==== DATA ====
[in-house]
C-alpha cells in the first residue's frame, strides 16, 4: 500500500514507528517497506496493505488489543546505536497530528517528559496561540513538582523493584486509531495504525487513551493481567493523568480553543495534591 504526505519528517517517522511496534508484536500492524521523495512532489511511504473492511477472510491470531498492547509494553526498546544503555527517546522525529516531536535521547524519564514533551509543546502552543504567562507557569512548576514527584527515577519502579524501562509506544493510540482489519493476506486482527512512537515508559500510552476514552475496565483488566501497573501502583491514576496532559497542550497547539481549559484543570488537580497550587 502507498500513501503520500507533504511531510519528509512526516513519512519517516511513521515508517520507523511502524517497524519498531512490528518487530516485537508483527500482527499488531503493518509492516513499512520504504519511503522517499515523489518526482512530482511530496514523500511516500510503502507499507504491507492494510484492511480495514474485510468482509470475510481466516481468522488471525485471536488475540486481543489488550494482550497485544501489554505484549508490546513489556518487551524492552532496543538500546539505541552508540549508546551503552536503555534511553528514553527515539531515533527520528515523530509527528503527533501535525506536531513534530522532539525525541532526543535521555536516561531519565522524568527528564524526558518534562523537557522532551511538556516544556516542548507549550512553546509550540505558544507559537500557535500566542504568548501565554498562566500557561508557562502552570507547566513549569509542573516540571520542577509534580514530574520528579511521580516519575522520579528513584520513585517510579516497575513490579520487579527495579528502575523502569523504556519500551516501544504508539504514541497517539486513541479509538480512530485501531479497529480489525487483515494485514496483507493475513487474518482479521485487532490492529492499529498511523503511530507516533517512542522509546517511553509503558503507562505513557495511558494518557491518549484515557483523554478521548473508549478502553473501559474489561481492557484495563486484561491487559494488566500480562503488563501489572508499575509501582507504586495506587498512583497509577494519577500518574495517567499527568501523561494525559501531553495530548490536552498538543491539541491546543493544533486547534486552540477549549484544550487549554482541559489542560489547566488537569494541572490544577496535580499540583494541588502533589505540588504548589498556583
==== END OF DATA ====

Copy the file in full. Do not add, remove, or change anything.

[in-house]
C-alpha cells in the first residue's frame, strides 16, 4: 500500500514507528517497506496493505488489543546505536497530528517528559496561540513538582523493584486509531495504525487513551493481567493523568480553543495534591 504526505519528517517517522511496534508484536500492524521523495512532489511511504473492511477472510491470531498492547509494553526498546544503555527517546522525529516531536535521547524519564514533551509543546502552543504567562507557569512548576514527584527515577519502579524501562509506544493510540482489519493476506486482527512512537515508559500510552476514552475496565483488566501497573501502583491514576496532559497542550497547539481549559484543570488537580497550587 502507498500513501503520500507533504511531510519528509512526516513519512519517516511513521515508517520507523511502524517497524519498531512490528518487530516485537508483527500482527499488531503493518509492516513499512520504504519511503522517499515523489518526482512530482511530496514523500511516500510503502507499507504491507492494510484492511480495514474485510468482509470475510481466516481468522488471525485471536488475540486481543489488550494482550497485544501489554505484549508490546513489556518487551524492552532496543538500546539505541552508540549508546551503552536503555534511553528514553527515539531515533527520528515523530509527528503527533501535525506536531513534530522532539525525541532526543535521555536516561531519565522524568527528564524526558518534562523537557522532551511538556516544556516542548507549550512553546509550540505558544507559537500557535500566542504568548501565554498562566500557561508557562502552570507547566513549569509542573516540571520542577509534580514530574520528579511521580516519575522520579528513584520513585517510579516497575513490579520487579527495579528502575523502569523504556519500551516501544504508539504514541497517539486513541479509538480512530485501531479497529480489525487483515494485514496483507493475513487474518482479521485487532490492529492499529498511523503511530507516533517512542522509546517511553509503558503507562505513557495511558494518557491518549484515557483523554478521548473508549478502553473501559474489561481492557484495563486484561491487559494488566500480562503488563501489572508499575509501582507504586495506587498512583497509577494519577500518574495517567499527568501523561494525559501531553495530548490536552498538543491539541491546543493544533486547534486552540477549549484544550487549554482541559489542560489547566488537569494541572490544577496535580499540583494541588502533589505540588504548589498556583